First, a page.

A Look Back At “The Saviors of Boxing” - De La Hoya vs. Mayweather
13.08.07 - By Steven Shabo: It was billed as “The Fight To Save Boxing.” It promised to be the defining fight of both fighters’ illustrious careers. It promised to generate excitement for a sport known for letdowns and disappointments. In short, it promised everything. But now that it’s over and done with, one must ask, did Oscar De La Hoya and Floyd Mayweather actually save boxing? Was the highest grossing bout in boxing history even a good fight? Are De La Hoya and Mayweather really great fighters? Or was the public hustled into thinking they witnessed two legends giving the fans one for the ages?
Article posted on 13.08.2007
Oscar De La Hoya and Floyd Mayweather are without question, dominant fighters of their eras, but neither comes close as great fighters in the historical sense.
With Mayweather scheduled for a mega fight with Ricky Hatton in December and De La Hoya announcing that he’d like two more huge paydays in 2008, the two most overrated fighters in boxing will continue their hustle of history. Maybe a closer look at the careers of both boxers can help expose this fraud.
Oscar De La Hoya has won titles in six weight classes while Floyd Mayweather has won titles in five. However, these days there are at least four reputable belts (WBA, WBC, IBF, and WBO) in each weight division and one must also consider the overall opposition of both boxers.
De La Hoya decisioned Jimmy Bredahl for the super featherweight title. He knocked out the smaller Jorge Paez for the lightweight crown. He defended that title six times against some rather ordinary opponents such as John John Molina, Rafael Ruelas, Genaro Hernandez, and Jesse James Leja. De La Hoya then won the light welterweight title by stopping a washed up Julio Cesar Chavez. He quickly went on to win the welterweight title with a controversial decision against a past-his-prime Pernell Whitaker. Some of his notable defenses of that title were against the cowardly Hector Camacho, the washed-up Julio Cesar Chavez again, and the overrated Ike Quartey. De La Hoya won the light middleweight crown by boring decision over the feather fisted Javier Castillejo and then went on to defeat a faded Fernando Vargas and the not-so-great Yori Boy Campus. And finally, Oscar was given a gift decision over the lightly regarded Felix Sturm for his pitiful middleweight title victory. On the flip side, De La Hoya lost to Felix Trinidad, twice to Shane Mosley, and to Bernard Hopkins by a shocking body punch knockout. One could argue that De La Hoya never truly defeated a great fighter in his career and that every true challenge he ever faced, he’s failed with flying colors.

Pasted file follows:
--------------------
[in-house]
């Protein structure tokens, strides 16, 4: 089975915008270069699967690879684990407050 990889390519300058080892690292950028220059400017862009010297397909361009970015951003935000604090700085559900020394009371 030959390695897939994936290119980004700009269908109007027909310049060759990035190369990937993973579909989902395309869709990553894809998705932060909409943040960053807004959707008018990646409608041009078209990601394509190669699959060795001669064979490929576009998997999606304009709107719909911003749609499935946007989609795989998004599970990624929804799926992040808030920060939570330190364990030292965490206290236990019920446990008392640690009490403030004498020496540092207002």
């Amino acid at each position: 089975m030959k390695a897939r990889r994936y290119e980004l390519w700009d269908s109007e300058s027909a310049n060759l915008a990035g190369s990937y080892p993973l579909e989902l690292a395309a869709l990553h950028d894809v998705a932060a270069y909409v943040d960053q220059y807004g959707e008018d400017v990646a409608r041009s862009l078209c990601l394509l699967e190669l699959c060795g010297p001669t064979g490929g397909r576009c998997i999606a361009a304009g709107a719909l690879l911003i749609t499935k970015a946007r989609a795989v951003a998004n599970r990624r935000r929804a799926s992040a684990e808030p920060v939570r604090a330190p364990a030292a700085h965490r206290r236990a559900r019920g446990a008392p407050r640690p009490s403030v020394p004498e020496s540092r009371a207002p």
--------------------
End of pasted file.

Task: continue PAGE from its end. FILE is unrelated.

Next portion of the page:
On the other hand, Mayweather won the super featherweight crown by stopping Genaro Hernandez. Some of his notable defenses of that title were against Angel Manfredy, Justin Juuko, a weight drained Diego Corrales, and the durable Jesus Chavez. Mayweather narrowly won the lightweight title by decision over Jose Luis Castillo. He defeated Castillo in a rematch and eventually went on to win the light welterweight championship with a massacre over the sentimental fan favorite Arturo Gatti. Floyd recently won the welterweight crown by decision over the erratic Zab Judah.
When you look at these fighters’ careers from this perspective, you’ll see that neither Oscar De La Hoya nor Floyd Mayweather ever truly defeated a great fighter over the span of their careers. Yet, both these boxers are considered by many to be two of the all-time greats. Think about it, does De La Hoya beat Sugar Ray Leonard, Thomas Hearns, Roberto Duran, Wilfred Benitez, Mike McCallum, or a Terry Norris or John Mugabi in their primes? If De La Hoya didn’t have his movie star good looks, would he have millions of dollars or hold the legendary status he now possesses. Does Floyd Mayweather beat Alexis Arguello, Edwin Rosario, Pernell Whitaker, Julio Cesar Chavez, or Aaron Pryor? The fact that Mayweather barely beat an aged De La Hoya who hadn’t fought in a year speaks volumes.
Boxing will always be a hustler’s game. De La Hoya and Mayweather arguably pulled the greatest rip off in boxing history. However, in the end, the fans are entitled to think whatever they want. But when the title of “great” is given to the undeserved, it is a travesty to the true legends of the sport. Boxing has always been a brutal business. A great fighter may sadly be forgotten while a lesser fighter is remembered forever. A hustler can always steal a moment in time. But history is something else. History belongs to no one. It simply “is” which is why it can never be stolen. Not even by the “saviors of boxing.”
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